A British mapping software company has illustrated the scale of America’s gun problem – with a map that displays all 264 mass shootings that have occurred in America this year. [right hand map]
The finished product shows the sheer scale of gun violence in America, a country where there has not been one week this year without a mass shooting taking place.
Each dot on the map signifies a shooting where four or more people were injured or killed. Clicking on the dots brings up information about the number of people involved, and where it took place, with the dots getting larger the more severe the incident was.
Left hand map: https://library.stanford.edu/projects/mass-shootings-america
I wonder at our society, which encourages, mostly by marketing, ‘first-person shooter’ video games. Making video death a form of entertainment. My understanding from cop-shows is that there are people in this world who play FPS games 5 hours each day…and we wonder why there are school shootings.
Am I saying that FPS video games create gun violence? No.
I am saying that if the only tool you have is a hammer, it’s probable that most of the problems you encounter will tend to look like a nail.
I watch a lot of DVDs; typically 2-3 per night, often while I’m working on an illustration project. Half a day in my office with my playlist, the other half in the living room with my feet up to aid my neurological condition. I don’t play video games, I’m one of those dinosaurs whose last video game was Minesweeper…
Most of the DVDs I watch involve gun violence; I watch other people shooting each other. My form of entertainment isn’t much better than FPS video games. The advantage is that I don’t practice killing other people.
When we train pilots how to fly, we put them in simulators. My brother-in-law creates the audio background for these simulators. The goal is to make the experience as close to flying as possible, while in the safety of a room attached to the ground.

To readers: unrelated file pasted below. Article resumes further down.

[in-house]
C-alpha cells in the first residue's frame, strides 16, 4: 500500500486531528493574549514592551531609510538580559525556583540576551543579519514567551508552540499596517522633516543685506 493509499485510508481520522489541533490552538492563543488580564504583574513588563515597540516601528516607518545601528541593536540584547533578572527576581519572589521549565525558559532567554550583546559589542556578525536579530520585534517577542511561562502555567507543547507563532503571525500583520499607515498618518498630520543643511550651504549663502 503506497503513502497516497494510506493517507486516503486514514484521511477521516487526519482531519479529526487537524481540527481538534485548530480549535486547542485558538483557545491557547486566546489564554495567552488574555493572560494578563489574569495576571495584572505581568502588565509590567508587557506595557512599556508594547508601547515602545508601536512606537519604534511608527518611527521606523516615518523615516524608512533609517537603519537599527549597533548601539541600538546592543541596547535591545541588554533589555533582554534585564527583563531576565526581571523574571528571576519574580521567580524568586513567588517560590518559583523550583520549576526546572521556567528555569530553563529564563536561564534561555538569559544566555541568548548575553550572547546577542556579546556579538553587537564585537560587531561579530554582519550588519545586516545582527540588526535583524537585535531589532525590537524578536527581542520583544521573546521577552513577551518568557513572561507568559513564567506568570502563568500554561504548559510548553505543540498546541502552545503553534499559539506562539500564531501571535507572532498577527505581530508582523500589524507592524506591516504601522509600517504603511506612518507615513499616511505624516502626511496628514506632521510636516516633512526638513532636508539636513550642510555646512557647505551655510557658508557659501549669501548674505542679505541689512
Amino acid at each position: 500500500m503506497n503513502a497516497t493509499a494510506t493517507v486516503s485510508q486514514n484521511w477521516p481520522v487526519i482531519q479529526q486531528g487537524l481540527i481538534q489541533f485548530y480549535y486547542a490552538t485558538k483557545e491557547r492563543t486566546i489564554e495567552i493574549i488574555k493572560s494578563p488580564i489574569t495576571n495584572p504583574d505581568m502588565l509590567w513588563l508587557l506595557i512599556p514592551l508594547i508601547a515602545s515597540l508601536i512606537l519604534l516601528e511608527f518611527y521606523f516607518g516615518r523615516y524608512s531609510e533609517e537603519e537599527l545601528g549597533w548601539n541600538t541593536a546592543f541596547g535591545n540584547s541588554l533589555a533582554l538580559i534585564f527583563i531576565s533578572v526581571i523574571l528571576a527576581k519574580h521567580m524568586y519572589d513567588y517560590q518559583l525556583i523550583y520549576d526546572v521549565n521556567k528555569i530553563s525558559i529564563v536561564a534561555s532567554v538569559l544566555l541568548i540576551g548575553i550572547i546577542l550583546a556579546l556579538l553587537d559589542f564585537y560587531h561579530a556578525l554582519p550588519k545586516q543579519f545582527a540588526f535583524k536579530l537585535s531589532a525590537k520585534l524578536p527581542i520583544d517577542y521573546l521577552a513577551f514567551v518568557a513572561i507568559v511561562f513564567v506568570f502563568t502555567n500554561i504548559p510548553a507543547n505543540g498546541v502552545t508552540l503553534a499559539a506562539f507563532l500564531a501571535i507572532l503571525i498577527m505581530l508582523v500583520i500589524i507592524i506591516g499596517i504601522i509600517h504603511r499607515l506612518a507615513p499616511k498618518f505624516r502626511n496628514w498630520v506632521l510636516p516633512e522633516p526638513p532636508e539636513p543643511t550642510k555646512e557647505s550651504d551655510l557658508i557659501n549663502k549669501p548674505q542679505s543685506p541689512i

I’m not sure that I see that much difference between a simulator and an FPS video game.
One of the images I saw on Facebook following the most recent shooting in Roseburg, was a guy wearing a gun belt; and words that suggested that the best way to prevent school shootings is to arm people. School staff members all carrying will prevent school shooters—“no one in their right mind would enter a school with the intention of killing, if they knew that all of the adults were armed.” The problem being that mass murderers aren’t often in their right minds. It becomes ‘suicide by school janitor’ rather than ‘suicide by self’. And the janitor has to live with the consequences.
The ‘answer’ probably isn’t one of having better gun laws; although I can’t see any rational explanation for having an automatic weapon in your house. The fact that ‘it’s a Constitutional Freedom’ doesn’t really make much sense—there were no automatic weapons when the Constitution was written. The only reason to have an automatic weapon is to shoot humans en masse. Shooting humans is not one of our Constitutional Freedoms.
I think the answer is more along the lines of teaching every human in America that violence is not the way to solve our problems; it isn’t the way to defend our freedoms. Violence is another hammer.
I’ve watched a number of programs on the “Freedom Riders” and “Freedom Summer”—the efforts to integrate the US in the early 1960s.
FREEDOM RIDERS is the powerful harrowing and ultimately inspirational story of six months in 1961 that changed America forever. From May until November 1961, more than 400 black and white Americans risked their lives—and many endured savage beatings and imprisonment—for simply traveling together on buses and trains as they journeyed through the Deep South. Deliberately violating Jim Crow laws, the Freedom Riders met with bitter racism and mob violence along the way, sorely testing their belief in nonviolent activism.